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Effects of booster seat laws on injury risk among children in crashes

Eichelberger, Angela H.; Chouinard, Aline O.; Jermakian, Jessica S.
Traffic Injury Prevention
November 2012

Objective: Belt-positioning booster seats have been shown to reduce injury risk among child passengers aged 4 to 8 in motor vehicle crashes. To encourage the use of booster seats, many states have enacted laws that require the use of either a child restraint with internal harness or a belt-positioning booster seat, but the specific age range covered by the laws varies by state. Previous studies have found evidence that booster seat laws are effective in reducing injury risk among children, but these studies primarily have included states with younger age requirements (e.g., ages 4–6) for booster seats. The objective of the present study was to examine the effectiveness of booster seat laws in several states that cover children through age 7 or 8.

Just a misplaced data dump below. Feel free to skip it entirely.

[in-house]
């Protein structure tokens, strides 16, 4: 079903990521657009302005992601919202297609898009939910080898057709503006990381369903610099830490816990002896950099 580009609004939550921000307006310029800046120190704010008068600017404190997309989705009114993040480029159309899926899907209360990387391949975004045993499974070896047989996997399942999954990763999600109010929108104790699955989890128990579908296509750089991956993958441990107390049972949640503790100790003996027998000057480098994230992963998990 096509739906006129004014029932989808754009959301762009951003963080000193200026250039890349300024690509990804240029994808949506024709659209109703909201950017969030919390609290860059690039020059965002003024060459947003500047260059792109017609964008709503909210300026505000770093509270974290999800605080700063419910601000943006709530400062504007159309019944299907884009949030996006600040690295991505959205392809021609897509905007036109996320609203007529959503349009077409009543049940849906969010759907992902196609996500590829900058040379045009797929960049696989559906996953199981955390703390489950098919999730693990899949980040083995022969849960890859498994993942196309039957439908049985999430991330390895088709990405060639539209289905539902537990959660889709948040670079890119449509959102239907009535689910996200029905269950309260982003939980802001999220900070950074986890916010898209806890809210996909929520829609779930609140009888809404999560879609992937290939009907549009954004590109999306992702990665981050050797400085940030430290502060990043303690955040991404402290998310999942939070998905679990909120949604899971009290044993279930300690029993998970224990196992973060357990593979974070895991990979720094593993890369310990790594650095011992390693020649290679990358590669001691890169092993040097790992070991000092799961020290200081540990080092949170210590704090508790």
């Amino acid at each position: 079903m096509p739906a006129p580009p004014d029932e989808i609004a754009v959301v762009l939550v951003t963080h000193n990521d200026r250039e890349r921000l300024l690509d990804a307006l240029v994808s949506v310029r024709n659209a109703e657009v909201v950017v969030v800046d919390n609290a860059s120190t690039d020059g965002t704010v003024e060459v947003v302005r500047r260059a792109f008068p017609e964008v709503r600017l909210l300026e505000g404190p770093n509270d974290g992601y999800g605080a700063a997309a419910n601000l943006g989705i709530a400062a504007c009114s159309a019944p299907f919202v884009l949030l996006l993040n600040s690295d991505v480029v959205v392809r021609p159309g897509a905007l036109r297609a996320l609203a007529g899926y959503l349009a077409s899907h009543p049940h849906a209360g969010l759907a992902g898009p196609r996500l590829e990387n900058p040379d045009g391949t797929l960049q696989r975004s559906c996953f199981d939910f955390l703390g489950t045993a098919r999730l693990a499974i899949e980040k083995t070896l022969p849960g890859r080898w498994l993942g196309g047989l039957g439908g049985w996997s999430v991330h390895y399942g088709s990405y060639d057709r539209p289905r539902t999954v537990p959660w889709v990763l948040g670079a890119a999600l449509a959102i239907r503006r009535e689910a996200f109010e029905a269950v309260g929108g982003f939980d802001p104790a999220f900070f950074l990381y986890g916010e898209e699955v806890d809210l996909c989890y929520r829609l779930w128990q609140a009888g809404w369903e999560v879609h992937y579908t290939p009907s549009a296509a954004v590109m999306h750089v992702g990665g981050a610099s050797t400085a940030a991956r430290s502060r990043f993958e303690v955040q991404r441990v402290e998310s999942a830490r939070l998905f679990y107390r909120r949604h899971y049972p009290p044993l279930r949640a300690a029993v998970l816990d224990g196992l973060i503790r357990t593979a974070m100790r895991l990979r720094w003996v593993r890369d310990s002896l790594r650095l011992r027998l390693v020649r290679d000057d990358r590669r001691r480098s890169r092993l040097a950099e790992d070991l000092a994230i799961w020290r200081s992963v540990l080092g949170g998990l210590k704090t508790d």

Methods: Police-reported crash data from 5 states—Missouri, North Carolina, Pennsylvania, Wisconsin,
And wyoming—were used to compare population-based injury rates, restraint use, and seating position among children before and after booster seat laws. The pre-law period was comprised of the 2 calendar years prior to the year of enactment of the booster seat law, and the post-law period was comprised of the 2 calendar years after the year of the effective start of the booster seat law. Effectiveness estimates were adjusted using a comparison group of children aged 9 to 12 in the same states who were not covered by the booster seat laws.
Results: Among children in crashes who were affected by law changes in the 5 study states, the per capita rate of children using child safety seats (either a harnessed child restraint or booster seat) increased nearly 3 times, and the per capita rate of children riding in rear seats increased 6 percent after the booster seat laws were implemented. Booster seat laws were associated with a 5 percent reduction in the per capita rate of children who sustained injuries of any severity and a 17 percent reduction in the per capita rate of children who sustained fatal or incapacitating injuries.
Conclusions: Results provide evidence that booster seat laws are effective in increasing the use of child safety seats, increasing the placement of children in rear seats, and reducing injuries, especially severe injuries, among children covered by the laws.